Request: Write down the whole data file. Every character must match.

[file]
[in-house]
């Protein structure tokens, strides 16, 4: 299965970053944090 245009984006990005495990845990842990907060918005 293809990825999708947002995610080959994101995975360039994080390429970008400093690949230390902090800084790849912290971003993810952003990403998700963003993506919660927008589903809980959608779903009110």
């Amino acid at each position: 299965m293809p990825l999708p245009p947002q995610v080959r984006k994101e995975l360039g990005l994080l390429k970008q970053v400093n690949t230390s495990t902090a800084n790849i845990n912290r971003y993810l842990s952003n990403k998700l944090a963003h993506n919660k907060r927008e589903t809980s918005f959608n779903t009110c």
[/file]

[in-house]
């Protein structure tokens, strides 16, 4: 299965970053944090 245009984006990005495990845990842990907060918005 293809990825999708947002995610080959994101995975360039994080390429970008400093690949230390902090800084790849912290971003993810952003990403998700963003993506919660927008589903809980959608779903009110």
């Amino acid at each position: 299965m293809p990825l999708p245009p947002q995610v080959r984006k994101e995975l360039g990005l994080l390429k970008q970053v400093n690949t230390s495990t902090a800084n790849i845990n912290r971003y993810l842990s952003n990403k998700l944090a963003h993506n919660k907060r927008e589903t809980s918005f959608n779903t009110c």